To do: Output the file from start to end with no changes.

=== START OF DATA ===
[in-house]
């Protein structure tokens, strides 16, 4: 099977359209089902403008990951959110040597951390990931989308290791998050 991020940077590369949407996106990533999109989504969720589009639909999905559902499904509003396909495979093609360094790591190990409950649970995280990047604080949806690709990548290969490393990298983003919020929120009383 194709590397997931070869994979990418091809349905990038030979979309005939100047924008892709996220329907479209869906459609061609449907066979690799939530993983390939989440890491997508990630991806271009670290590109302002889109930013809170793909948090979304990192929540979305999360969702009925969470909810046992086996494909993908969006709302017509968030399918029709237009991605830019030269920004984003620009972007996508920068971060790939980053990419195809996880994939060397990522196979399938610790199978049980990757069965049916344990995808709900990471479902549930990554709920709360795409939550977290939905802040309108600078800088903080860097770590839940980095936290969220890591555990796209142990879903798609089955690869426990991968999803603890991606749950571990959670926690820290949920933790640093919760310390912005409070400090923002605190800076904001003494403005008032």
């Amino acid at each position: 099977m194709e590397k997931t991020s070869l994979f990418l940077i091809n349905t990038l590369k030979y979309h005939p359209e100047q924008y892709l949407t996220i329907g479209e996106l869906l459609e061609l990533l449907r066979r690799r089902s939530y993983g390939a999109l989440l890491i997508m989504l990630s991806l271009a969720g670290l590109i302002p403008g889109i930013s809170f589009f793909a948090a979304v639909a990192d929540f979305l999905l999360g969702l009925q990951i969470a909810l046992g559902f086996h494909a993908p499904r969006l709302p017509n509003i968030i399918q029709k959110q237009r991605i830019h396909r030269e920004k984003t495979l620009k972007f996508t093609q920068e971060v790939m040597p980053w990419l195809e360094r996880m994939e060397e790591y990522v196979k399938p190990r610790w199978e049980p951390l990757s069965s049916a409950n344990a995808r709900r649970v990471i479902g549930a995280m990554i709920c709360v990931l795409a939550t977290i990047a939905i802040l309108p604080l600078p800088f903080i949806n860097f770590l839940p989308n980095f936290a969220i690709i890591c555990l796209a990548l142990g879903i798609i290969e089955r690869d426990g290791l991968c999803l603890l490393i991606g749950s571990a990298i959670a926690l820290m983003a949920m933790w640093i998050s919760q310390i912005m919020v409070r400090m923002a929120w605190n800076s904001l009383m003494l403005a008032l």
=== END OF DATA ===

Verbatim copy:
[in-house]
């Protein structure tokens, strides 16, 4: 099977359209089902403008990951959110040597951390990931989308290791998050 991020940077590369949407996106990533999109989504969720589009639909999905559902499904509003396909495979093609360094790591190990409950649970995280990047604080949806690709990548290969490393990298983003919020929120009383 194709590397997931070869994979990418091809349905990038030979979309005939100047924008892709996220329907479209869906459609061609449907066979690799939530993983390939989440890491997508990630991806271009670290590109302002889109930013809170793909948090979304990192929540979305999360969702009925969470909810046992086996494909993908969006709302017509968030399918029709237009991605830019030269920004984003620009972007996508920068971060790939980053990419195809996880994939060397990522196979399938610790199978049980990757069965049916344990995808709900990471479902549930990554709920709360795409939550977290939905802040309108600078800088903080860097770590839940980095936290969220890591555990796209142990879903798609089955690869426990991968999803603890991606749950571990959670926690820290949920933790640093919760310390912005409070400090923002605190800076904001003494403005008032």
């Amino acid at each position: 099977m194709e590397k997931t991020s070869l994979f990418l940077i091809n349905t990038l590369k030979y979309h005939p359209e100047q924008y892709l949407t996220i329907g479209e996106l869906l459609e061609l990533l449907r066979r690799r089902s939530y993983g390939a999109l989440l890491i997508m989504l990630s991806l271009a969720g670290l590109i302002p403008g889109i930013s809170f589009f793909a948090a979304v639909a990192d929540f979305l999905l999360g969702l009925q990951i969470a909810l046992g559902f086996h494909a993908p499904r969006l709302p017509n509003i968030i399918q029709k959110q237009r991605i830019h396909r030269e920004k984003t495979l620009k972007f996508t093609q920068e971060v790939m040597p980053w990419l195809e360094r996880m994939e060397e790591y990522v196979k399938p190990r610790w199978e049980p951390l990757s069965s049916a409950n344990a995808r709900r649970v990471i479902g549930a995280m990554i709920c709360v990931l795409a939550t977290i990047a939905i802040l309108p604080l600078p800088f903080i949806n860097f770590l839940p989308n980095f936290a969220i690709i890591c555990l796209a990548l142990g879903i798609i290969e089955r690869d426990g290791l991968c999803l603890l490393i991606g749950s571990a990298i959670a926690l820290m983003a949920m933790w640093i998050s919760q310390i912005m919020v409070r400090m923002a929120w605190n800076s904001l009383m003494l403005a008032l």